Today I'll be liveblogging from WIRED magazine's "Disruptive By Design" technology and business conference. The first talk was by their editor in chief, Chris Anderson. In July, he has a book coming out called Free: The Future of a Radical Price. He spoke on that topic, giving a historical overview of how businesses give stuff away for free at first to eventually produce a profit. He even tried to apply his theory to newspapers.

He started with a slew of historical examples, including a timeline of how free product promotion has evolved in technology. This was especially relevant for software. Software is often bundled with other products for free, with software companies earning revenue through other means such as licensing costs, broader functionality or other complementary software.

He asserts through his historical examples, which range from the transistor to software, that as marginal cost approaches zero, so should price. For those unfamiliar with marginal cost, that's the cost to produce each additional good, after all fixed costs have been incurred. For example, if I'm making paper clips, the cost of the metal and energy the shaping machine uses to produce the clips probably results in the marginal cost. It would not include the cost of the machine or management of the company.

My recollection of economics might be a little rusty in regard to marginal cost, but I'm pretty sure that the relation between marginal cost and price is not an equal sign. If it were, then that would imply that fixed costs must equal zero. This leads to a conclusion for products with a marginal cost of zero that producers give away for free: those companies must have other sources of revenue that cover their fixed costs.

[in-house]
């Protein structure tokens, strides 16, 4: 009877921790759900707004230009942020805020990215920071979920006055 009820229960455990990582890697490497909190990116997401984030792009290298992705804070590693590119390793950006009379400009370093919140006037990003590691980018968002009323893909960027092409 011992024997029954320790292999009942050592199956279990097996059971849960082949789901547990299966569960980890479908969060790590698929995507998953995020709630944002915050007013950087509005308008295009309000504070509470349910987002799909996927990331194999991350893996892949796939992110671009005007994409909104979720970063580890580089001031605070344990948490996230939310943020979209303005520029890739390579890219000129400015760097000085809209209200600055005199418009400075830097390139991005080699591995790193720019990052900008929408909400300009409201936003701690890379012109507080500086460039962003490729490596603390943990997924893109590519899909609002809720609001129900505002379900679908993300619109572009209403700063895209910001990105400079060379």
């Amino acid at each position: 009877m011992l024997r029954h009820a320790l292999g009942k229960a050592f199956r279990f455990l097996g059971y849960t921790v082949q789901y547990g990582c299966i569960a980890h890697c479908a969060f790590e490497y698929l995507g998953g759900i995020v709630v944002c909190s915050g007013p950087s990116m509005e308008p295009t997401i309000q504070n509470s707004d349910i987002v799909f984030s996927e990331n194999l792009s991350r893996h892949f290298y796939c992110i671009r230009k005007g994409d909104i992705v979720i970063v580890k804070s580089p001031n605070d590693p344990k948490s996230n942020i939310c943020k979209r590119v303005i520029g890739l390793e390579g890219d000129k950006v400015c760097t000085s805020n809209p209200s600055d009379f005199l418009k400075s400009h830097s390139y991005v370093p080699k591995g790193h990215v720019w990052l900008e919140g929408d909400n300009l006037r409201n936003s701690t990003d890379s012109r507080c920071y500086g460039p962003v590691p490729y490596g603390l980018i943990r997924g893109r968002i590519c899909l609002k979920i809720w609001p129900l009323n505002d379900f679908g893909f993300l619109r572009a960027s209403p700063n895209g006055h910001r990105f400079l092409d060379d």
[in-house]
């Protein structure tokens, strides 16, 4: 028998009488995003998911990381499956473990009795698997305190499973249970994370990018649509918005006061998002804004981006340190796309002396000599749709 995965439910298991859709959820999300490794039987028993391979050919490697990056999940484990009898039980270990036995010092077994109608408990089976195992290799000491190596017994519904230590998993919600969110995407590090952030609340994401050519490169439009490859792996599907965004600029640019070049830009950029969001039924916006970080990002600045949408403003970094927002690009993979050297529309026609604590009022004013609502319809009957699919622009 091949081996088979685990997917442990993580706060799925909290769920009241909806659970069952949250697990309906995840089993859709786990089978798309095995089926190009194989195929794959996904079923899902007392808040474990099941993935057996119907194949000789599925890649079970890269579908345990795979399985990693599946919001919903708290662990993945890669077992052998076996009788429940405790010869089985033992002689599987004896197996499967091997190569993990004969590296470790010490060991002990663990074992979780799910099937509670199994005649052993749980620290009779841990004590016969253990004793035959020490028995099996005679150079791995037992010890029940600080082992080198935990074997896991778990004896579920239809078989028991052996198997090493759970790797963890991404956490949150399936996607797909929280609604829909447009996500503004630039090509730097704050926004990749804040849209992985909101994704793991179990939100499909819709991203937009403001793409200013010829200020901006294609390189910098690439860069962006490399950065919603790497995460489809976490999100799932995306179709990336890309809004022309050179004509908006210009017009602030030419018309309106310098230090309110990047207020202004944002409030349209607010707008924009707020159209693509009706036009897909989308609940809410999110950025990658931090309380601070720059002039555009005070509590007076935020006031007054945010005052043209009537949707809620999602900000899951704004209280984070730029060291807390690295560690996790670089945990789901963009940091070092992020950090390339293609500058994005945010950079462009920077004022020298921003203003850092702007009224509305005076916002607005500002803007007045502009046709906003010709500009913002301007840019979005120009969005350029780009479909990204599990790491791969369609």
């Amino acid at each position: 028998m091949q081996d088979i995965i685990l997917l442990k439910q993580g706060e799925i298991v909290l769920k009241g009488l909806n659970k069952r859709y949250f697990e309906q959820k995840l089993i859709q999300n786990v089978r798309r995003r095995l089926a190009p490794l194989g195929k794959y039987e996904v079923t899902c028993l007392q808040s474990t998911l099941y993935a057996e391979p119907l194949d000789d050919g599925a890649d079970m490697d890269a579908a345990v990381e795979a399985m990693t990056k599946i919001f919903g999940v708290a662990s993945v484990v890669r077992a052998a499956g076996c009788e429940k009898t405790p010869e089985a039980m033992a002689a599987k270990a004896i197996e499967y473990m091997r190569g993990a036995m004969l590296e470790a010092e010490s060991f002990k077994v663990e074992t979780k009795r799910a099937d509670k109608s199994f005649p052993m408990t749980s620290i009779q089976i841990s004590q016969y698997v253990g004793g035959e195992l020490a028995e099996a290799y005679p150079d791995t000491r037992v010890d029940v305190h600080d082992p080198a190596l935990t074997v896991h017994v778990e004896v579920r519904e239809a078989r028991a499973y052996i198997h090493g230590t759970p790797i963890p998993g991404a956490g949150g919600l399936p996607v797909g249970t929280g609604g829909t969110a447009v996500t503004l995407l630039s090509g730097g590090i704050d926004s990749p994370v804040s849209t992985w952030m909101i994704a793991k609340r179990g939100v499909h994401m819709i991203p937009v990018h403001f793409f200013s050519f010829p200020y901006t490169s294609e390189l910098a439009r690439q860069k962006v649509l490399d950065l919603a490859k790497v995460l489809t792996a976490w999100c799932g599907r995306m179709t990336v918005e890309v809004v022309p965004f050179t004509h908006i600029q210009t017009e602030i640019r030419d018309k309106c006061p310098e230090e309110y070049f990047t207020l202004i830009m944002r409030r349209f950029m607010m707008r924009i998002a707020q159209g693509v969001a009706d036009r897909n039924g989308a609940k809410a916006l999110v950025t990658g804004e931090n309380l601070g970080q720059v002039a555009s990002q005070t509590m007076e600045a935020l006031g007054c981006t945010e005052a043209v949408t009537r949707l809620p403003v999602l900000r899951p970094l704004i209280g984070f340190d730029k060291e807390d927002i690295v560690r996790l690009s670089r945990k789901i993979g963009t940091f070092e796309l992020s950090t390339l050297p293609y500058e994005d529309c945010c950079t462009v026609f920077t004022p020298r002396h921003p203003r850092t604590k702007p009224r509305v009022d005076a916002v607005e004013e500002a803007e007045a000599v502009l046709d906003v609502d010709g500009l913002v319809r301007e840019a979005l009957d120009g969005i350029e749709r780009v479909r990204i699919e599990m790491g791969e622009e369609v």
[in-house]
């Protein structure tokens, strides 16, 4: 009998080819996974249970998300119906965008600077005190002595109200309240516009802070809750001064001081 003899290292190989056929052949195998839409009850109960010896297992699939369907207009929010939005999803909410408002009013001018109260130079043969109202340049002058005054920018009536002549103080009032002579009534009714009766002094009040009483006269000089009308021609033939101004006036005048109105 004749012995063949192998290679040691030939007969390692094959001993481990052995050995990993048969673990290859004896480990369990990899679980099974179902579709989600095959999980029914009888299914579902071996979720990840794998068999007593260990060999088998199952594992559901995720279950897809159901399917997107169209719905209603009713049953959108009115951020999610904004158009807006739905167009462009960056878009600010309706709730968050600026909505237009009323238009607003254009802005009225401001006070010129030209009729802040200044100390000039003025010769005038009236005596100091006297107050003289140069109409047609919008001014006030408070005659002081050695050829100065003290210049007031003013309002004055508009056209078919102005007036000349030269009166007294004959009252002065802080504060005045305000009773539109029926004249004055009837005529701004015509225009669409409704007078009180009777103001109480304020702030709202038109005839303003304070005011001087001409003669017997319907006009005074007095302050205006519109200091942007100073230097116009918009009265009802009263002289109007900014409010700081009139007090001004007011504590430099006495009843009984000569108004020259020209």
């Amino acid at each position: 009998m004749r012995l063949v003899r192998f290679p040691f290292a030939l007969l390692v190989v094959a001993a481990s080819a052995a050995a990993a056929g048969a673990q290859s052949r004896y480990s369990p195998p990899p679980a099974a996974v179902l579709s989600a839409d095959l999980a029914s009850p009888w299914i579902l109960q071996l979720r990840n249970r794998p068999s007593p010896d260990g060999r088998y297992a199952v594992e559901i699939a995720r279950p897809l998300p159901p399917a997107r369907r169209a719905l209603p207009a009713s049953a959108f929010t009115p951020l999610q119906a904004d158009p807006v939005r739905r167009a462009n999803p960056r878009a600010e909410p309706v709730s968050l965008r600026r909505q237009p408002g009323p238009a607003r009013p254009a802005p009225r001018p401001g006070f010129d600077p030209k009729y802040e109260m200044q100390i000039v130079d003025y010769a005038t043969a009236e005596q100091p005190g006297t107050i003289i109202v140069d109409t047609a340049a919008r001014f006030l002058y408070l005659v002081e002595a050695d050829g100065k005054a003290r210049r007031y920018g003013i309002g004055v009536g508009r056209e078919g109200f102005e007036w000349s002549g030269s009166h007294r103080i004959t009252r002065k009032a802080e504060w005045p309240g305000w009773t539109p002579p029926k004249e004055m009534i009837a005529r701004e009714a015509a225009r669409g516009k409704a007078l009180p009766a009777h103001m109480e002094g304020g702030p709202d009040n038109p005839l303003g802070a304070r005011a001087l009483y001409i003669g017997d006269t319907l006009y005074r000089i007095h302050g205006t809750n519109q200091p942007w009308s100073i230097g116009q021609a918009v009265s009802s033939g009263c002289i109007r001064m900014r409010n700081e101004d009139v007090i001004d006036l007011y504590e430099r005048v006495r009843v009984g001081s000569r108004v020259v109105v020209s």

Let's apply this logic to newspapers. What's the marginal cost for a newspaper? In theory, it's pretty small. After you've got one copy, each additional copy probably costs pennies -- paper and ink are cheap. For online content it's even cheaper. Of course, this ignores the enormous costs of paying your reporters and editors. It also ignores their expenses like printing presses, transportation, computers and cameras. This is all obvious, which is why newspapers are having trouble now that their content is essentially free, despite Anderson's marginal cost thesis.

But he offers a theory on how newspapers fit into his theory. He believes newspapers need a mixed model of free and paid content. He uses the Wall Street Journal as an example. He asserts that newspapers can't charge for big exclusives that others will repeat for free or their most popular news (ex: weather). As a result, he suggests that newspapers cater to some niches and charge for that.

This seems plausible, as the specialized reporting is what newspapers really have to offer consumers that they might be willing to pay for. For example, local newspapers might have their huge news stories and national content all available for free, but charge a subscription fee for the more detailed local news.

The problem, however, manifests itself with the price equilibrium between the cost of that content and the demand by the readers. Wherever that market equilibrium is, economics tells us that price is less than the price at which readers would have to pay in order to support all of the other coverage and costs by that newspaper. That means it won't pay for the reporting for those free exclusives, the Associated Press subscription for national content and other fixed costs. The only hope is that advertising steps in to fill the gap. So far it hasn't.

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